Sandra Koesters
Home Country: Canada
Degree: PhD - University of Manitoba
BSc--University of Manitoba
Supervisor:


Project Title:
Dr. Keith R. Fowke


The role of immune activation in HIV disease progression
Description of the Project: My project focuses on the mechanisms of rapid disease progression in HIV. I am primarily interested in immune activation and the impact it has on apoptosis (activation induced cell death), T-cell memory homeostasis, and HIV specific T-cell memory responses. I examine these areas at the population level using two cohort with varying rates of HIV disease progression.
 
Monika Marie Kowatsch
Home Country: Winnipeg, Canada
Degree: University of Manitoba, Department of Medical Microbiology and Infectious Diseases, doctoral candidate

Bachelor of Science from the University of Manitoba in the Department of Microbiology with minors in Biology, Chemistry and German.
Supervisor:


Project Title:
Dr. Keith R. Fowke


The effect of immune status on HIV risk and disease progression: immune quiescence and immune activation the teetertotter effect of the immune response and HIV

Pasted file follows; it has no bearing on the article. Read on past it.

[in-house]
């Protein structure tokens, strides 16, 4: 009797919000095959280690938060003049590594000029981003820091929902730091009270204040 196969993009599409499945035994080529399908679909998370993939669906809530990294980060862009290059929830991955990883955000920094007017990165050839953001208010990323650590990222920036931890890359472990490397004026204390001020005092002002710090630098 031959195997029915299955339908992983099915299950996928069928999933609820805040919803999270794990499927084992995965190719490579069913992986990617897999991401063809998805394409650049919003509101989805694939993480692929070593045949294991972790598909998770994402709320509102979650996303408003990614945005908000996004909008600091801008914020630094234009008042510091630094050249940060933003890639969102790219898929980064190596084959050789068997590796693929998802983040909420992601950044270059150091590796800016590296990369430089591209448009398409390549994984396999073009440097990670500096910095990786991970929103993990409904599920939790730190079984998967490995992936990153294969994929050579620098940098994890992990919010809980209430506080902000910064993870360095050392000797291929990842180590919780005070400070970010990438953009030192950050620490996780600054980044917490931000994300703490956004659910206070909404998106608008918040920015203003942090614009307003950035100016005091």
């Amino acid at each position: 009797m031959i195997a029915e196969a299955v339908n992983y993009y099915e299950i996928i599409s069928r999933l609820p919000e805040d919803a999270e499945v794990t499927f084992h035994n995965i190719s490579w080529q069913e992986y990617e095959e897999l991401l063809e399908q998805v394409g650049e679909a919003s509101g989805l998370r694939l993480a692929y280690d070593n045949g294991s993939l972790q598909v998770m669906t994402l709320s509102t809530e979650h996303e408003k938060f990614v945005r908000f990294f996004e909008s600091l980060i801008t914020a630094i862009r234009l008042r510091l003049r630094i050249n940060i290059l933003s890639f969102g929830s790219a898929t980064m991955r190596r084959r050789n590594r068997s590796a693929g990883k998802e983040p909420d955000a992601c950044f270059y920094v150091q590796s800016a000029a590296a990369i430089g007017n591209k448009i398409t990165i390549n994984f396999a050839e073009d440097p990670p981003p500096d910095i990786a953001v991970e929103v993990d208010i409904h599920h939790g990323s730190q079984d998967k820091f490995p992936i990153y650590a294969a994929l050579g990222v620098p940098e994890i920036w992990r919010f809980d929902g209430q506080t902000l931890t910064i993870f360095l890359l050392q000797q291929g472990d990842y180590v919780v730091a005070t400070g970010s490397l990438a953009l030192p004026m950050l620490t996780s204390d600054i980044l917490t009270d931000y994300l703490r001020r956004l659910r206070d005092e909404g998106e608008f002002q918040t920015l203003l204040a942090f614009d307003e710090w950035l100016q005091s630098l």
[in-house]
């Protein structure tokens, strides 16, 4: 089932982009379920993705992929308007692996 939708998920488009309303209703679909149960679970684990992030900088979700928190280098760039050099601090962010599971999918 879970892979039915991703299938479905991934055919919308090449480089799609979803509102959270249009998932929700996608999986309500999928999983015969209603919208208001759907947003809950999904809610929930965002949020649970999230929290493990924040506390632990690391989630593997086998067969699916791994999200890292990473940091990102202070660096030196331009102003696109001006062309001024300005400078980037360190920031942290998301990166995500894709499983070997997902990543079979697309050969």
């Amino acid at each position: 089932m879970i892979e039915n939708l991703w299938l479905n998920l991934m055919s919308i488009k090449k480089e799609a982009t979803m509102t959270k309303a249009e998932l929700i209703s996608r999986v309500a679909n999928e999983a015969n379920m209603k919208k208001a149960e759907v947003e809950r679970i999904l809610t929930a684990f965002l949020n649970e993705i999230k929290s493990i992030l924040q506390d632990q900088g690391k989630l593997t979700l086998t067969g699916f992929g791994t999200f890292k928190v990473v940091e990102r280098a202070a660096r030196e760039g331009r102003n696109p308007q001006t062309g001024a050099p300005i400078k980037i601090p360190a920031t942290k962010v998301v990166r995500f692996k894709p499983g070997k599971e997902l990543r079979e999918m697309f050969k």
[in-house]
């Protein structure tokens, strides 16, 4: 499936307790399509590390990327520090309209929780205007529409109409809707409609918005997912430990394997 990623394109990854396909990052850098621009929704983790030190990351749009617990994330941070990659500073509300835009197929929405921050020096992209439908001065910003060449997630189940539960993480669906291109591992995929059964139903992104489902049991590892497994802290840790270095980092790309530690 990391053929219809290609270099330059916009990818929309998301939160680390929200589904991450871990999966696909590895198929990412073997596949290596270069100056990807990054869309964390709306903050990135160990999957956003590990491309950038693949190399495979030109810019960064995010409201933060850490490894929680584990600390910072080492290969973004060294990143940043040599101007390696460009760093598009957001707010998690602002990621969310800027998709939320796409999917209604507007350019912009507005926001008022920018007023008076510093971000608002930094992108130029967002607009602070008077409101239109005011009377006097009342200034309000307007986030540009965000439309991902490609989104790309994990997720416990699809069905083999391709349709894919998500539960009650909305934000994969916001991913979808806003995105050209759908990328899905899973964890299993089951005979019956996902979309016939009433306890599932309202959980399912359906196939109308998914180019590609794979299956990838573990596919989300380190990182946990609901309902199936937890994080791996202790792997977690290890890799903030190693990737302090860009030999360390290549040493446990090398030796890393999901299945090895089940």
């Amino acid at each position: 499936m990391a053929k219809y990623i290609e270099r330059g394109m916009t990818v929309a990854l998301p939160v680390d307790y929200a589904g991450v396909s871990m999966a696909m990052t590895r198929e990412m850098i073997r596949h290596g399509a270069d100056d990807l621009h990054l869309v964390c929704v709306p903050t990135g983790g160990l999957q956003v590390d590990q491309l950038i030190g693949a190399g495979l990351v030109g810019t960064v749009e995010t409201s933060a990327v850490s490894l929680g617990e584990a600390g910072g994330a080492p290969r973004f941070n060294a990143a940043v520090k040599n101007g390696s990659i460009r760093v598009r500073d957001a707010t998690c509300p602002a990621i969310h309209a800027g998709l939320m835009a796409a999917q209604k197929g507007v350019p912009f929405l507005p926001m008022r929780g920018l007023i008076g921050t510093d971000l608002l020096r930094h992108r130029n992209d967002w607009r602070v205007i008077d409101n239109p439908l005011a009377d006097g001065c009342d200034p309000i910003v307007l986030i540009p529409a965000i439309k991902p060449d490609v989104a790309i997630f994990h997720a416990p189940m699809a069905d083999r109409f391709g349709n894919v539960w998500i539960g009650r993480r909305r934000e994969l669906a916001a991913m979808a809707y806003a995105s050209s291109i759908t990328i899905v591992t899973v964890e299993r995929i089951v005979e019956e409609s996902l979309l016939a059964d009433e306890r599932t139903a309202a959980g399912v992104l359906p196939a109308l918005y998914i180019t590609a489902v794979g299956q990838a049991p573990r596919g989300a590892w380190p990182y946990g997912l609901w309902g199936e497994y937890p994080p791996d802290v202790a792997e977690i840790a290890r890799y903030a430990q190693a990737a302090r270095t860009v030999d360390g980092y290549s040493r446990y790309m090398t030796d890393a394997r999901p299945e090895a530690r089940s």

Description of the Project: Despite advances in treatment and prevention options HIV infection rates remain high with 1.8 million new infections occurring yearly. Immune activation, or inflammation, is a known risk factor for HIV, conversely, decreased baseline inflammation or Immune Quiescence (IQ) has been associated with decreased risk of HIV seroconversion. My research project will focus on both sides of the inflammation vs immune quiescence question; (1) in collaboration with Sunshine House (a community-based organization in Winnipeg Manitoba) we will determine the effect of long-term solvent use on inflammation and HIV risk, and (2) with our community partners in Nairobi Kenya we will assess the ability of anti-inflammatory drugs such as Aspirin to induce an immune quiescence state and potentially protect from HIV infection. These findings will help determine the role of solvent use in HIV risk and assess the feasibility of implementations of preventing inflammation to prevent infection.